Consolidates 38 K-12 programs into 11 that emphasize competition and
evidence of what works, while also eliminating 13 education programs
Expands the Race to the Top concept to early childhood education, school districts, university funding, and job training.
Prepares 100,000 new science, technology, engineering, and math teachers.
As part of a $556 billion comprehensive surface transportation bill,
the Budget creates hundreds of thousands of jobs in the short term with a
$50 billon up-front investment; establishes a National Infrastructure
Bank to support projects of national importance; and brings access to
high-speed rail to 80 percent of Americans within 25 years.
Consolidates 60 duplicative, often earmarked programs into five.
Investment will only be made if bipartisan financing is found to ensure
that it does not increase the deficit.
Builds a next-generation, wireless broadband network to bring
high-speed Internet access to 98 percent of Americans, and establish an
interoperable network for public safety.
Plan is fully paid for, and the sale of spectrum provides nearly $10 billion for deficit reduction.
A five-year non-security discretionary spending freeze that will
reduce the deficit by over $400 billion over the next decade and bring
this spending to the lowest level since President Eisenhower sat in the
More than 200 terminations, reductions, and savings totaling more than
$33 billion in savings for this year alone. Half of all agencies see
their top line reduced from 2010 enacted levels.
Sample cuts: Community Development Block Grants by $300 million;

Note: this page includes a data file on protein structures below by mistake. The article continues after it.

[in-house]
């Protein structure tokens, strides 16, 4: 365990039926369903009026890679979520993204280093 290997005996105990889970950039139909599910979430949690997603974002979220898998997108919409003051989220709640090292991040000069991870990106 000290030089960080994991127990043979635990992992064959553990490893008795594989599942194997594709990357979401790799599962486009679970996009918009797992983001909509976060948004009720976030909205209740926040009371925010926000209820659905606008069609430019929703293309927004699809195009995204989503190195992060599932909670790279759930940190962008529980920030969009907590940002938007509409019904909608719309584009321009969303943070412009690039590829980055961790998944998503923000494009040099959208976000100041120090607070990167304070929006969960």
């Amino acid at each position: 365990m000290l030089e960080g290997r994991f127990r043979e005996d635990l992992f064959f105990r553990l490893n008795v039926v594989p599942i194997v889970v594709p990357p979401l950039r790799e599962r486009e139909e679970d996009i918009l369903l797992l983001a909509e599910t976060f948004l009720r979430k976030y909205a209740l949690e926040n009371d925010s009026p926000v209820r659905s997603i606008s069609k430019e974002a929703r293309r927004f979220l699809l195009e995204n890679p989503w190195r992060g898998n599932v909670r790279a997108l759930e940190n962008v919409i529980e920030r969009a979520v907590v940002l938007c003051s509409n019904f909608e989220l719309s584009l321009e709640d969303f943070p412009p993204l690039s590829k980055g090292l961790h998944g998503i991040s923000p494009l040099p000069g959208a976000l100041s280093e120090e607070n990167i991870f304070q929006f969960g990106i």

LIHEAP in half or by $2.5 billion, Great Lakes Restoration Initiative by
one-quarter or $125 million; more than $1 billion in grants to large
airports; $950 million to states’ revolving funds for water treatment
plants and other infrastructure.
Cuts $78 billion from the Pentagon’s spending plan over the next five
years, bringing defense spending down to zero real growth. Including
spending related to Iraq and Afghanistan, overall defense spending for
2012 is more than 5 percent below the 2011 request.
Pays for the first two-years of “doc fix” – which will prevent a
nearly 30 percent cut in reimbursements to doctors in Medicare and keep
them seeing patients – with $62 billion in new, specific health care
savings, including recommendations from the Fiscal Commission and recent
bipartisan proposals, that will strengthen program integrity and
increase efficiency and accountability.
Pays for a three-year patch to prevent an increase in taxes on
middle-class families through the Alternative Minimum Tax (AMT) by
limiting the rate at which high-income earners can itemize tax
deductions. This would bring the rate back to where it was during the
The President has called on Congress to work with the Administration
on corporate tax reform that will simplify the system, eliminate special
interest loopholes, level the playing field, and lower the corporate
tax rate for the first time in 25 years – without adding a dime to the
The President lays out his principles to strengthen Social Security
and has called on Congress to work on a bipartisan fashion to keep this
compact with future generations.
Includes important Fiscal Commission recommendations such as: federal
civilian worker pay freeze, medical malpractice reform, PBGC reform, and
a government reorganization initiative.
Cuts more than $2 billion in administrative overhead like travel, printing, supplies, and advisory contract services.
Embraces competitive grant programs based on the “Race to the Top”
model applying it to programs from early childhood education through
college; to allocate grants for transportation; to bring innovation to
workforce training; and to encourage both commercial building efficiency
and electric vehicle deployment.
Sets up a process to quickly dispose of excess and under-utilized federal real estate.
Starts a process to reorganize government so it is better able to serve the goal of a competitive America.
Encourages new “pay for success” bonds in areas where government
programs have too often failed. Taxpayers will only pay the programs if
they produce results.